As the voting day draws nearer for the decision on whether Britain should remain in or leave the European Union, I've been thinking about the impact that the outcome could have on musicians.
While I was studying at the Royal Academy of Music, a large proportion of my friends were students who had moved to London from around the world - mainly from elsewhere in Europe. Coming from inside the EU meant that these students had the freedom to move to (and work in) the UK and to pay the same course fees as British students, with access to the same student loans.
This would not be the case if we left the EU. The Guildhall School of Music and Drama recently released photos of its principal symphony orchestra first with, and then without, the students who hail from EU countries. Here was the result:
42 out of the orchestra's 109 performers (38%) come from countries in the European Union. Professor Barry Ife, Principal of the Guildhall School, says "The Guildhall School has over 200 students from the EU and we benefit greatly from their talent and enthusiasm. Brexit would deprive them of access to the student loans scheme and their ability to study here would be put at risk. We need talented young international students to keep our world-leading provision fresh and vibrant. And we need to stay connected in an interconnected world."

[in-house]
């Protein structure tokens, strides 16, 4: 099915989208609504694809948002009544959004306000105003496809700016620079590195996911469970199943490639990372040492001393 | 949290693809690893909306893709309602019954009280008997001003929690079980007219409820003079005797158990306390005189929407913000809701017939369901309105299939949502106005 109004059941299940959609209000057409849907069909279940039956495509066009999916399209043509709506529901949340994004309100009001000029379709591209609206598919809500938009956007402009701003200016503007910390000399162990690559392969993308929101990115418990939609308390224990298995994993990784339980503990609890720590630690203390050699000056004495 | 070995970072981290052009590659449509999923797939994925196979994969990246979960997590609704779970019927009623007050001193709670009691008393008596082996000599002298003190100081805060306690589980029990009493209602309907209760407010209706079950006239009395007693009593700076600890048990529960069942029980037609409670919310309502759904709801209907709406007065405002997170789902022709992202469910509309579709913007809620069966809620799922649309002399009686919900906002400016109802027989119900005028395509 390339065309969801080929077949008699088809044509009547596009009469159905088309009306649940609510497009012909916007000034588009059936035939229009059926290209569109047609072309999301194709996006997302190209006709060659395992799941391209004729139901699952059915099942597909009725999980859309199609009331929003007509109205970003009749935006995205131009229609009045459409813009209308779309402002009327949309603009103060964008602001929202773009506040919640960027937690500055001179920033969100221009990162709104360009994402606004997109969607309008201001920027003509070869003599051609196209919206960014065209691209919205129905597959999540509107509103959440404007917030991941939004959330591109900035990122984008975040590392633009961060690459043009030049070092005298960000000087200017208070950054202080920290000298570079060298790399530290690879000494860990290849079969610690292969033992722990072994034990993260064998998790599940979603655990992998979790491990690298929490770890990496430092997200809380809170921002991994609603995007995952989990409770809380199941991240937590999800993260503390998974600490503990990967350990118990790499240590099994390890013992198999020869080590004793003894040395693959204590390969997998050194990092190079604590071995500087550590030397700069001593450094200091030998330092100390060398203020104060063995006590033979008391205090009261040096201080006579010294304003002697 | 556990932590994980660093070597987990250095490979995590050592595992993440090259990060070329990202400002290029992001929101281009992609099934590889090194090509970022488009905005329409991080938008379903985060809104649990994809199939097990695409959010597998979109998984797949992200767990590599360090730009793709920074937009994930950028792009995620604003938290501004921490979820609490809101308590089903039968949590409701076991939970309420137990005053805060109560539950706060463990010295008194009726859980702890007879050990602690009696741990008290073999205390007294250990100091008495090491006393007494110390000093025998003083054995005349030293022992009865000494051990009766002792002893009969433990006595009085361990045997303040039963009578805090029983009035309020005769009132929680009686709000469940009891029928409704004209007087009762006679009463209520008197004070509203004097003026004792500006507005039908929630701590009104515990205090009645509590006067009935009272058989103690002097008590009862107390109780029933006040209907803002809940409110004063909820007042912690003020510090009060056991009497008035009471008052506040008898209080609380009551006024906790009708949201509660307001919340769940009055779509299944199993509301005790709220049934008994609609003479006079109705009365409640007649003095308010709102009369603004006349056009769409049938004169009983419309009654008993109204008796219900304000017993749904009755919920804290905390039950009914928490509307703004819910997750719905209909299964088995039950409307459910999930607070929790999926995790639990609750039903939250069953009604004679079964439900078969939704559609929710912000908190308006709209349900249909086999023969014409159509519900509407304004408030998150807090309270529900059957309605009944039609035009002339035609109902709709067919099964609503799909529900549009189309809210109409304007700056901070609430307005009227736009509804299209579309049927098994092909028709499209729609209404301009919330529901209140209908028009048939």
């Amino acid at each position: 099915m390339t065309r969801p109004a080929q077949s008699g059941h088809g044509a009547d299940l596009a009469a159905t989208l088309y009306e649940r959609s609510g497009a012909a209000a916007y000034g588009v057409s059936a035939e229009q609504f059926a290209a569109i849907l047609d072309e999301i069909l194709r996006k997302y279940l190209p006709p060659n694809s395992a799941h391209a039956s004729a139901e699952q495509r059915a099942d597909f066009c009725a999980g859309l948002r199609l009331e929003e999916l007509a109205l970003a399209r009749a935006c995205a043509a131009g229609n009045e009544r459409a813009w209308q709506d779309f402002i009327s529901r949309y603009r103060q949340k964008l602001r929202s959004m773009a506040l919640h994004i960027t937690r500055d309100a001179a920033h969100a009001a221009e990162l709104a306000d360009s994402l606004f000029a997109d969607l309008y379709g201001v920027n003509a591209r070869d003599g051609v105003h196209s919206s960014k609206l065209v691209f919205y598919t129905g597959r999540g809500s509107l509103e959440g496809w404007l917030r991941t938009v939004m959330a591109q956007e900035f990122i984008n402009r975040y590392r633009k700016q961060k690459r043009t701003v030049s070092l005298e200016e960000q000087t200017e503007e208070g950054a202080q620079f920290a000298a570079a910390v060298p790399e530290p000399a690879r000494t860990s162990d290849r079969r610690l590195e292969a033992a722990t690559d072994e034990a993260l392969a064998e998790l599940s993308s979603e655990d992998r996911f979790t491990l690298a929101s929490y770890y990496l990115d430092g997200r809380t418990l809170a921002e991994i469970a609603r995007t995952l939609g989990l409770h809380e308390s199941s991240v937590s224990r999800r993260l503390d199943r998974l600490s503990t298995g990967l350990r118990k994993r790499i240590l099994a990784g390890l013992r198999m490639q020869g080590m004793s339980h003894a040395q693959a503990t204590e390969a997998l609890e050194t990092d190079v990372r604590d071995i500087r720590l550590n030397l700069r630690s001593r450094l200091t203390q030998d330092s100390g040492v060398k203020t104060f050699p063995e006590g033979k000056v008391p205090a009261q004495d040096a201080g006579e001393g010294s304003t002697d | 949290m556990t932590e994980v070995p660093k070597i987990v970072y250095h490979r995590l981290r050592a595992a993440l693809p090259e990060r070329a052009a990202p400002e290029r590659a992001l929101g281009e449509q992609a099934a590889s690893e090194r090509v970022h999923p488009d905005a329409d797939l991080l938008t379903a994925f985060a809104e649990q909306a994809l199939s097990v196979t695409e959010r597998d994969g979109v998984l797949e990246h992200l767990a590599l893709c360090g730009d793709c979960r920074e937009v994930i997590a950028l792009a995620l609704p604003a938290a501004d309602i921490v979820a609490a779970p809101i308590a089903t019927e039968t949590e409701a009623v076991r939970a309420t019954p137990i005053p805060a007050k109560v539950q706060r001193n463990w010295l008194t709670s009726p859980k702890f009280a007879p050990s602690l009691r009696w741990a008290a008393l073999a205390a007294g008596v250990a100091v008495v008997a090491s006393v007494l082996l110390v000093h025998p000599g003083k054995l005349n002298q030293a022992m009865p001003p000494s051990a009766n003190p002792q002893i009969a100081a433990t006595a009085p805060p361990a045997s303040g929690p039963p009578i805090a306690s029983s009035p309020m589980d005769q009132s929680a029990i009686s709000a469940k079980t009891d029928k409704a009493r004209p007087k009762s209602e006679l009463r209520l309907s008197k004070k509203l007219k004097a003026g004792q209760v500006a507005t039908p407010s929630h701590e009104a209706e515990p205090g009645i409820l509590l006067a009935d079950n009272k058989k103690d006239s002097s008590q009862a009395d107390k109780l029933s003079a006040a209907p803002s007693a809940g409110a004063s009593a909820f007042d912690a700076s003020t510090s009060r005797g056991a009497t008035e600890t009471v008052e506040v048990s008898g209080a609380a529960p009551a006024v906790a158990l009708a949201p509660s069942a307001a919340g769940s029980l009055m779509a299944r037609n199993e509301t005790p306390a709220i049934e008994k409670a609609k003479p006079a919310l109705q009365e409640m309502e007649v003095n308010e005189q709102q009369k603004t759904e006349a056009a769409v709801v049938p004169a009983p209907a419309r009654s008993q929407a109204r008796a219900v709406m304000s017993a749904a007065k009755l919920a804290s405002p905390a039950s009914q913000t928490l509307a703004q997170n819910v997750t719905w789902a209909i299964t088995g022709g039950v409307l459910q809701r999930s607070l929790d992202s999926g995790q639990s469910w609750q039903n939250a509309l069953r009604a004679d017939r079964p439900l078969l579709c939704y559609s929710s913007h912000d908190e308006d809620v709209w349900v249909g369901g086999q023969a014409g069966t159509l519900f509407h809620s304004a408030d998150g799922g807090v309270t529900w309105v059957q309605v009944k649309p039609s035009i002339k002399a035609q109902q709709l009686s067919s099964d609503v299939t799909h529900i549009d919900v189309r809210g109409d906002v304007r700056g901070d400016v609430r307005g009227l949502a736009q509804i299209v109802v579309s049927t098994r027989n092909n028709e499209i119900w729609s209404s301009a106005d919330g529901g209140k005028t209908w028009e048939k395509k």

This is exactly the same story for music conservatoires all over the UK. Even after music college, the impact on the profession would be huge. I am a member of the Southbank Sinfonia - an orchestra which, this year, is made up of 33 graduate musicians from a staggering 18 different nationalities! The diversity of culture and experiences that this brings to the group is invaluable and we can all learn so much from each other.
Finally the prospect of leaving the EU seems to be a bleak one in terms of applying for jobs abroad and travelling around Europe. Many music students and graduates gain a great deal from studying and working abroad. Personally, the chance to participate in masterclasses, competitions and courses around France, Italy and Germany has provided me with exciting performance platforms and the opportunity to meet other like-minded people and develop as a musician. Touring is a major part of life for most musicians, particularly for those in orchestras , chamber groups or as soloists. Until now, we have been able to enjoy the freedom of visa-free travel around the EU, but how much more complicated - and expensive - will this be if we leave?
I'm not normally one to talk much about politics -often I'm too embarrassed at my lack of knowledge or understanding. However it seems blindingly obvious to me that leaving the EU would have a hugely detrimental effect on society. We are so lucky to benefit from the countless students, teachers and performers from the EU who live and work in the UK and it would be a tragedy if it became too difficult for them to visit or to stay.